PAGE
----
A **Lie Group** (pronounced "Lee") is a Differentiable Manifold, which satisfies the properties of a Group,
and which also has the property that its group operations are continuous.

## Differentiable Manifold

In general, any object which is nearly 'flat' on small scales is a manifold, and so manifolds constitute a generalization of objects we could live on in which we would encounter the round/flat earth problem.

--Eric W. Weisstein et. al. "Manifold"

A sphere and a torus are just two examples of smooth (aka differentiable) manifolds. The earth, as it is a sphere, is locally "flat" and so it appears flat when we are on it, but at a distance we can see that it is actually a sphere. A population living on a torus would encounter a similar phenomenon.

Most smooth manifolds, however, are not as easy to picture and think about as are a sphere and a torus. Although the formal definition of a smooth manifold is ocmplex, it will be easier to understand it in terms of a circle, sphere, or torus instead of as an abstract collection of ideas.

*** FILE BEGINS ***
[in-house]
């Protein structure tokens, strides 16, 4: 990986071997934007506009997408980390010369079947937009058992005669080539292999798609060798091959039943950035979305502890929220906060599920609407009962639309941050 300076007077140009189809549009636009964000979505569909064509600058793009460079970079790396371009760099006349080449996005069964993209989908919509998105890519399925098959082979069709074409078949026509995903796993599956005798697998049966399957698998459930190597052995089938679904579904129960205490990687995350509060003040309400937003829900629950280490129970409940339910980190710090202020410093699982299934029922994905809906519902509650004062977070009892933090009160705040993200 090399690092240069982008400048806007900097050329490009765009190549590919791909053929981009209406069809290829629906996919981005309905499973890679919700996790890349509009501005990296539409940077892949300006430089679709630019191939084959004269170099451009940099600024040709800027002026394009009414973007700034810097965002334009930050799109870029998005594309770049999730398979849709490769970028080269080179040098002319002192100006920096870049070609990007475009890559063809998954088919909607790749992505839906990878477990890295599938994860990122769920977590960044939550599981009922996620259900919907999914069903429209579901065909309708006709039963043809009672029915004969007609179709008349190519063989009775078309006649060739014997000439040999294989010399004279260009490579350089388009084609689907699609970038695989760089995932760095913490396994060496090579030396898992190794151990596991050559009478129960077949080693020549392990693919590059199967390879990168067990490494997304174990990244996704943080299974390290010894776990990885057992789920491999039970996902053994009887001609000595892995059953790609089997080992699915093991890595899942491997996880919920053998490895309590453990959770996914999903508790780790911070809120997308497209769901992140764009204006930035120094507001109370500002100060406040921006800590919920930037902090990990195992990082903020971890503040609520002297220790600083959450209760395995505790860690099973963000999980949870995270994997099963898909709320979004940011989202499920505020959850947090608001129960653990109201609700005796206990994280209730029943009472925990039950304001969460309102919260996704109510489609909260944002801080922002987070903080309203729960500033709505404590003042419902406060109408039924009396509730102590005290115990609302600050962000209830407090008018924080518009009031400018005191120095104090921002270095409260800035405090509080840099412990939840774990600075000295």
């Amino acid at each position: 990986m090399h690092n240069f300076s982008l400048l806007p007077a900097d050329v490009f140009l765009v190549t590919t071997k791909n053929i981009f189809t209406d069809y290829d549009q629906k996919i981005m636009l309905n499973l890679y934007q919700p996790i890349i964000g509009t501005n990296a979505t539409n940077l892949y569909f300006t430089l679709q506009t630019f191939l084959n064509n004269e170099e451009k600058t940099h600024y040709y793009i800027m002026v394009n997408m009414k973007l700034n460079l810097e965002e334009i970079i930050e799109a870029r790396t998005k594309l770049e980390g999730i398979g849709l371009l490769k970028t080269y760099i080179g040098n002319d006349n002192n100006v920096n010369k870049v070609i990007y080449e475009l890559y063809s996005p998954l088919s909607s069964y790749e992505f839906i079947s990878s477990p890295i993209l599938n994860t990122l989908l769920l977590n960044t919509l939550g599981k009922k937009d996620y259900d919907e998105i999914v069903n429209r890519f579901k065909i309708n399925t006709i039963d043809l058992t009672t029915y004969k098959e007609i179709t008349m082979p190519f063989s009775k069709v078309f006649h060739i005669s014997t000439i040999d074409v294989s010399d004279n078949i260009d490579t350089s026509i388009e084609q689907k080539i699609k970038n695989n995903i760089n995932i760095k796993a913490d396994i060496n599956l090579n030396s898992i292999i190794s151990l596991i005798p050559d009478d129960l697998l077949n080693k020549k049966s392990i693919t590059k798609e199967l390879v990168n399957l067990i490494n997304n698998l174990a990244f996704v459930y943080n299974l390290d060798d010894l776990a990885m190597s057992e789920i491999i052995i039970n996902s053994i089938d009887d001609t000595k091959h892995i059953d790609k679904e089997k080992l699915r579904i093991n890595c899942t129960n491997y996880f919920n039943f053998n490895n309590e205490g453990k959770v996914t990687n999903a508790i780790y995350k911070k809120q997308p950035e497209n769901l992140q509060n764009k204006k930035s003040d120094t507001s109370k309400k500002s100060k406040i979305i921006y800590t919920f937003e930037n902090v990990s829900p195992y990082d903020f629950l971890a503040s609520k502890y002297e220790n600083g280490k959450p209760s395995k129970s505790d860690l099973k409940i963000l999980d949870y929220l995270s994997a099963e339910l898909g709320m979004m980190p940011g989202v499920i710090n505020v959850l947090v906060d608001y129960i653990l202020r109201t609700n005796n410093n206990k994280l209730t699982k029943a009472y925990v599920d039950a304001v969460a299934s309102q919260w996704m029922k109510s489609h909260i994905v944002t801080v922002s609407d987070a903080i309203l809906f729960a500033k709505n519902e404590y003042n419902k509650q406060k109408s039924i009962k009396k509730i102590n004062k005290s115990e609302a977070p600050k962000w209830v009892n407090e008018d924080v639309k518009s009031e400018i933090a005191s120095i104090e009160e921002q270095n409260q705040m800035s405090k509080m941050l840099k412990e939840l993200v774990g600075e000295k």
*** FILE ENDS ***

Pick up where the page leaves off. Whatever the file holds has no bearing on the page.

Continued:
An n-dimensional **differentiable manifold** is a set $$M$$ and a family $${\gamma_1,\gamma_2,\dots}$$ of injective
functions from domains in $$\mathbb{R}^n$$ into $$M$$ such that:

- For each $$i$$ the domain $$U_i$$ of the function $$\gamma_i$$ is an open subset of $$\mathbb{R}^n$$. The domains $$U_i$$ and the functions $$\gamma_i$$ are called coordinate patches.
- The union of the coordinate patches cover $$M$$. That is, $$\gamma_1\left(U_1\right)\cup\gamma_2\left(U_2\right)\cdots = M$$.
- The coordinate systems are compatible on overlaps. That is, if we consider the overlaps $$W_{ij} := \gamma_i\left(U_i\right)\cap\gamma_j\left(U_j\right)$$ then the sets $$\gamma_i^{-1}\left(W_{ij}\right)$$ and $$\gamma_j^{-1}\left(W_{ij}\right)$$ must be open in $$\mathbb{R}^n$$ and the transition functions $$\Gamma_{ji}:=\gamma_j^{-1}\circ\gamma_i : \gamma_i^{-1}\left(W_{ij}\right)\rightarrow\gamma_j^{-1}\left(W_{ij}\right)$$ must be infinitely differentiable.

The next page explores how the definition applies to the unit circle.